Astex Pharmaceuticals has pulled the plug on its investigational lung cancer drug amuvatinib after a mid-stage trial just missed its primary endpoint.
The US firm has announced that clinical development of amuvatinib (also known as MP-470) has been discontinued on the basis of results from a Phase II trial designed to show that the drug had a response rate of not less than 10% in platinum refractory small cell lung cancer (SCLC) patients. However the data revealed two partial responses in the 21 evaluable patients, ie a 9.5% response rate.
Astex noted that no new safety issues were identified and biological markers studies are ongoing. Nevertheless, Astex chief executive James Manuso said "we have decided to end the clinical development of amuvatinib despite the favourable safety and preliminary clinical activity we observed in the first stage of this Phase II trial and in the earlier Phase Ib trial in combination platinum-etoposide based chemotherapy".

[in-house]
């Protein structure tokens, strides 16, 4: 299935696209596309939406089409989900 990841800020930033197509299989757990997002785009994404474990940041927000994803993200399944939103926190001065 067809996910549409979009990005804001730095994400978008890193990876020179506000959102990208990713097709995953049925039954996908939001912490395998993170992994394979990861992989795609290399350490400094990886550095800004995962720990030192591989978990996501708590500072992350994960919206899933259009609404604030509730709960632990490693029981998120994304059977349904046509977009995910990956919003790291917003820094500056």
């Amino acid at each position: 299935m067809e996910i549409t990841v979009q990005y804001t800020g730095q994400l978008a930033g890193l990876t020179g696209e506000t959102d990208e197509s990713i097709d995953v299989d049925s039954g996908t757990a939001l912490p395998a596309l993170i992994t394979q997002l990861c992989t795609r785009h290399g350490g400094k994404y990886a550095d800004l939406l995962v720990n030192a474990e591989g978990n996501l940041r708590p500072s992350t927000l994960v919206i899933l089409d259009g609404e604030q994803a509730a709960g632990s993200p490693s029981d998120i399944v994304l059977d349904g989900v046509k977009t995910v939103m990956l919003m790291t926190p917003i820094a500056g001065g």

He added that "we will consider the possibility of licensing the compound to any partners who would be interested in its further development." Chief medical officer Mohammad Azab noted that there is no effective treatment for SCLC patients with truly platinum-refractory disease similar to the patients enrolled in this study.
He concluded that "while some clinical activity was observed", the drug, multi-targeted tyrosine kinase inhibitor, has been pulled. This is "consistent with our corporate strategy to move into advanced clinical stages only those agents that meet our pre-specified primary endpoints".
The news went down badly with investors and Astex shares fell 8.1% to $3.05.